What will it take to save underwater life forms and the millions who rely on them to survive? Five Filipino experts working in marine-related fields in different parts of the world, to include Q-quatics Board Member and Science Director, Deng Palomares, enlightened CNN Philippines Life about what the government can do to further marine conservation advocacy in the country. Palomares is a fierce advocate of open access to information, a basic human right which is completely absent in the environment she grew up in during the ‘Martial Law’ days of the Marcos regime. Consistent with her belief in the liberating power of freely accessed information like FishBase and The SeaLifeBase Project, Palomares pointed out the need for tighter labeling regulations in fish markets to help salvage Philippine seas. “I have not seen fish sold in the market labeled properly, for example, if they were caught sustainably,” Palomares said. “There are no seafood advisory guides in the Philippines, not in markets nor in restaurants.”
Meanwhile, Andrew Torres of Marine Science Institute in UP Diliman suggested the establishment of a department that centralizes functions related to maritime affairs. According to Torres, “it would be nice to see a central agency that would oversee the country’s oceanic affairs, as well as the conservation and management of our marine resources.”
Erina Molina, a young scientist at the Institute of Environmental Science and Meteorology in UP Diliman expects the government to do much more for the seas than merely banning single-use plastics. “Aside from government officials imposing plastic bans and regulations, the government can also fund research needed to effectively plan out what sustainable materials to use, and how materials can be recycled and reused at the end of a product’s lifetime.”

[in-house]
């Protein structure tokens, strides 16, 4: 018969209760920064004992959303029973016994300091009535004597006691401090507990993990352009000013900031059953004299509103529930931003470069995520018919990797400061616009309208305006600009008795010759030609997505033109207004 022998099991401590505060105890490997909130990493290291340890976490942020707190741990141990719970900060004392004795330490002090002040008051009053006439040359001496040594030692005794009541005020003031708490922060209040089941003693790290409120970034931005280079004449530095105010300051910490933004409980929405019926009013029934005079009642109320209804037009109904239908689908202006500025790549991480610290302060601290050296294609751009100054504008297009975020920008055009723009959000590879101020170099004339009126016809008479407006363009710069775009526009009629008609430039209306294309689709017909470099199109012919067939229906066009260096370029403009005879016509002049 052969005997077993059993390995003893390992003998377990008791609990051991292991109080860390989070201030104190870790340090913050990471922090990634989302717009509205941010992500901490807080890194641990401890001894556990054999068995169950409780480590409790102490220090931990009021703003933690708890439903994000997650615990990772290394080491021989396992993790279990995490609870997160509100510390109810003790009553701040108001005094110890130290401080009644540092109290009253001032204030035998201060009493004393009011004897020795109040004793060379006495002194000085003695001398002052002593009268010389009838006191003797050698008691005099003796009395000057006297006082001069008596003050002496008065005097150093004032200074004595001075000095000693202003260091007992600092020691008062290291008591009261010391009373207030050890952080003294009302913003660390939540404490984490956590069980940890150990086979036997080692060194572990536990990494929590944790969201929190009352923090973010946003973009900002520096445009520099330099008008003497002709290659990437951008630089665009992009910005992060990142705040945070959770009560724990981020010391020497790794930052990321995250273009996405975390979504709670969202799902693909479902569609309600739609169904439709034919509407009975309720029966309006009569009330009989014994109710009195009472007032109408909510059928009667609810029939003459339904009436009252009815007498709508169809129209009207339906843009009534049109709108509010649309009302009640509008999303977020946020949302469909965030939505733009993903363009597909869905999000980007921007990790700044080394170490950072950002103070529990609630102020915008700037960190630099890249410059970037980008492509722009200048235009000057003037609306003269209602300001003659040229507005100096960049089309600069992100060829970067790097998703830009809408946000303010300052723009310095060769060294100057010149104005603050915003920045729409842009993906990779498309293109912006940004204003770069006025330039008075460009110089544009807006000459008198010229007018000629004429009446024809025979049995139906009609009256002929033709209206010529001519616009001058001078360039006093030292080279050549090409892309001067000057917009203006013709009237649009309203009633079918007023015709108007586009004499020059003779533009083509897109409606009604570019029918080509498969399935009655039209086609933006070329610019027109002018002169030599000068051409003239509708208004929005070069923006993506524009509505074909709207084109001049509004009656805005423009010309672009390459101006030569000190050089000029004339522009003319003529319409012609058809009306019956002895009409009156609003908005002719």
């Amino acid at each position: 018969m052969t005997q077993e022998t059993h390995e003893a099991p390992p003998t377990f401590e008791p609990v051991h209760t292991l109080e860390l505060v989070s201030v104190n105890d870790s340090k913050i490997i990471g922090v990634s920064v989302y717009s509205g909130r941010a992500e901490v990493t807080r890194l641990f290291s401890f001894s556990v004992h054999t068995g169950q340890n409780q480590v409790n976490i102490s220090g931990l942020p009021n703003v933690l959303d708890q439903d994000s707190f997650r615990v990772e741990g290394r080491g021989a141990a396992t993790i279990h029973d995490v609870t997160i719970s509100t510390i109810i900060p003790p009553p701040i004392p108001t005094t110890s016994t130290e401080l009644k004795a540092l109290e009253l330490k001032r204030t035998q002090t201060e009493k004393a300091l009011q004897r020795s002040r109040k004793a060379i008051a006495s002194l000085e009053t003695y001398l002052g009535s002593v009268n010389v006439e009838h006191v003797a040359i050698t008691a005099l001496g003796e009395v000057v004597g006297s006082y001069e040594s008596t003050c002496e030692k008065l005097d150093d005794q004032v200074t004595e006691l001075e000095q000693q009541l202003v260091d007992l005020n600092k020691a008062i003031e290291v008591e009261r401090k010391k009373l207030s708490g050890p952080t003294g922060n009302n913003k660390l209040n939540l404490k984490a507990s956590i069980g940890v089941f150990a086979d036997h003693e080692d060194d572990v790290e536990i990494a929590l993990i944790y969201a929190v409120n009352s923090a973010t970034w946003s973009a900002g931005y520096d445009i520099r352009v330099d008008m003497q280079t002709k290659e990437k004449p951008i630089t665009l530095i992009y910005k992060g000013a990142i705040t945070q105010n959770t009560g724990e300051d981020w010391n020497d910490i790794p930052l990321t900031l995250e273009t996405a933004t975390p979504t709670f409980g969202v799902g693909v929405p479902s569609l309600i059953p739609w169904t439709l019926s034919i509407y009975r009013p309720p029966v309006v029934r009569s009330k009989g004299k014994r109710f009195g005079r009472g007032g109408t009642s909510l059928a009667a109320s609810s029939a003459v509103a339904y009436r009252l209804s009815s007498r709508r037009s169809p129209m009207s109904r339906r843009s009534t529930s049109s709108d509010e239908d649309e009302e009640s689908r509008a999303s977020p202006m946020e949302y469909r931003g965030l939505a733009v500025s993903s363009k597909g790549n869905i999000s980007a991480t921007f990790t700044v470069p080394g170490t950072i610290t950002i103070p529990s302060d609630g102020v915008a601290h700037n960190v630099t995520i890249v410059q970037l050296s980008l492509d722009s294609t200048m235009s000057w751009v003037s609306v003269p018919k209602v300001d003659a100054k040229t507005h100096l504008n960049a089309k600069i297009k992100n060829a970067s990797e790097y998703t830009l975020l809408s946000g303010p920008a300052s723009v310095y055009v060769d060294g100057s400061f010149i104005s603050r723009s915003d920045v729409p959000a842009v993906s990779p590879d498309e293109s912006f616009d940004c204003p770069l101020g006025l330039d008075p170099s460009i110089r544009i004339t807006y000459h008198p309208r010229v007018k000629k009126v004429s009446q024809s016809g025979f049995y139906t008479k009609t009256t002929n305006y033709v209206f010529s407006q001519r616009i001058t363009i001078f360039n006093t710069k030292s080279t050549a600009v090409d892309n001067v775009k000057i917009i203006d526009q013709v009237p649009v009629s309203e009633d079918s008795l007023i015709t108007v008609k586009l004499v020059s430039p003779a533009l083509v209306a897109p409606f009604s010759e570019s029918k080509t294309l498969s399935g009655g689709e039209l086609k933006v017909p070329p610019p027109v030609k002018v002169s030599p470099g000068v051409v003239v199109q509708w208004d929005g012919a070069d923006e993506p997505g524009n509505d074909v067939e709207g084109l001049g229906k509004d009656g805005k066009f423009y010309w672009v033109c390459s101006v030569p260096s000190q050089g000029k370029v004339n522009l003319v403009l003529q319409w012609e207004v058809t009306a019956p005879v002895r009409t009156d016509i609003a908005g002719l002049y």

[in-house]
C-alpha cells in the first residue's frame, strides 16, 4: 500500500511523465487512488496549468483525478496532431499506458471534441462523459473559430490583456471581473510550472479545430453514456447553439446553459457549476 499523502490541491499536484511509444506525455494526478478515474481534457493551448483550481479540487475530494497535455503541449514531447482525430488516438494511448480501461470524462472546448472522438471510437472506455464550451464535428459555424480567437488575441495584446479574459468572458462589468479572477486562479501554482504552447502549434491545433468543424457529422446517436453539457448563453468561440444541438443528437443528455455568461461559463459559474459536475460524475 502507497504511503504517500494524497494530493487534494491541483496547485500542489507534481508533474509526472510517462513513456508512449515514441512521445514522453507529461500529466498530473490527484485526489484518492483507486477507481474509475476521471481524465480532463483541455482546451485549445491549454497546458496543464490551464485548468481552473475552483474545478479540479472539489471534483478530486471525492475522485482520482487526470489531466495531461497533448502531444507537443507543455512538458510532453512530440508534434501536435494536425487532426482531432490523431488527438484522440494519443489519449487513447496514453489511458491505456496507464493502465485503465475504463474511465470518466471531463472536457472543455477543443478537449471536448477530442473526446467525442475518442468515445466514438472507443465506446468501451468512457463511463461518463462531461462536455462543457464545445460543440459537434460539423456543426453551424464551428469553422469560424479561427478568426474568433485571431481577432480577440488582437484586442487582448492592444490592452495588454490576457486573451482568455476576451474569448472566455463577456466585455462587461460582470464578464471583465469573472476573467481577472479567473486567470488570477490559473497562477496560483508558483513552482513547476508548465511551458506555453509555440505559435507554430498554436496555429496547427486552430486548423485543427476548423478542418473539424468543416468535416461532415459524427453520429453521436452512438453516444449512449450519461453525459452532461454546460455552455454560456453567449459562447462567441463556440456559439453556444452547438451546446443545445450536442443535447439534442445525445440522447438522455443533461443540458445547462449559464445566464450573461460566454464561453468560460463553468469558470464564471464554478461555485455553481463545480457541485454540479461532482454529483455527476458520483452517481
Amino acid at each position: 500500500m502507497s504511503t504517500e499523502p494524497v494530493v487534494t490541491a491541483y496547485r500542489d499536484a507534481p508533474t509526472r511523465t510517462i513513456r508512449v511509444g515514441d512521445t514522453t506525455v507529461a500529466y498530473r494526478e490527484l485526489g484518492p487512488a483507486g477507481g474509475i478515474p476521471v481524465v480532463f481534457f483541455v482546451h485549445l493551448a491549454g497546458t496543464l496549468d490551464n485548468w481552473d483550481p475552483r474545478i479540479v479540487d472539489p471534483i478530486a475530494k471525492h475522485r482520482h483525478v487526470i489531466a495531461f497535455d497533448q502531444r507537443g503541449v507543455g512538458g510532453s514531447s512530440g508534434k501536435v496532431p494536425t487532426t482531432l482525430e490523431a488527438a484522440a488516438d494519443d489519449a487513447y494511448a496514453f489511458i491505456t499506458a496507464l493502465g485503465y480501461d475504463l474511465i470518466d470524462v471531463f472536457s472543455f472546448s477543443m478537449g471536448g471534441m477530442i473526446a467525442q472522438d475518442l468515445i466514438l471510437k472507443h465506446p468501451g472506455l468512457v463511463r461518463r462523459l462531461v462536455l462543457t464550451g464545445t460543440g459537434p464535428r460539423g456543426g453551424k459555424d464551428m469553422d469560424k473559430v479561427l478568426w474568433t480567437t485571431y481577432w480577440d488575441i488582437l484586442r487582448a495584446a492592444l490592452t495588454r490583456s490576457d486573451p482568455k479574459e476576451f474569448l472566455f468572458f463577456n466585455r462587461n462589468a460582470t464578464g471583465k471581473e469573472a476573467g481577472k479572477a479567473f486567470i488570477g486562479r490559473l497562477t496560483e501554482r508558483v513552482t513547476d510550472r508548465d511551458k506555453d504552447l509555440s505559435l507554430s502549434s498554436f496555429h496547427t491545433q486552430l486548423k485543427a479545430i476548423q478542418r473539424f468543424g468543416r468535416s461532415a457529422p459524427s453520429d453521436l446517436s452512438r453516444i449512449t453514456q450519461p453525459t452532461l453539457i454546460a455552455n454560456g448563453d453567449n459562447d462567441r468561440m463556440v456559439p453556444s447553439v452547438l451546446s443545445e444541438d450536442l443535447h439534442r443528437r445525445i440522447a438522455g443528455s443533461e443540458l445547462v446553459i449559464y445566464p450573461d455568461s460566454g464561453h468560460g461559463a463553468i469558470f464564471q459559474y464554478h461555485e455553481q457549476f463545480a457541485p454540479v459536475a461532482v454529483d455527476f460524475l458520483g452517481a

Andrian Gajigan of the School of Ocean, Earth Science and Technology, University of Hawaii at Manoa is a molecular biologist and oceanographer who also acknowledges the limits of conscious consumption as a means to salvage the seas. He sees the need to control big corporations and big nations in terms of their wastes and carbon emissions. Gajigan envisions a state-sponsored project where citizens are educated on marine science which he says will allow Filipinos to “witness both the beauty of our underwater ecosystems and the extent of deterioration it is now subject to”.
Deborah Tangunan, a Micropaleontologist at the University of Bremen, Department of Geosciences studying fossil remains of microscopic marine algae. Tangunan studies these fossils to find indications of climate change throughout the history of the earth, before man came to be.
“It is important to look at the patterns of their past behaviors, their abundances and species distribution, how their shapes or sizes changed with colder or warmer conditions,” Tangunan said. For this allows better understanding of the present and even future climate scenarios.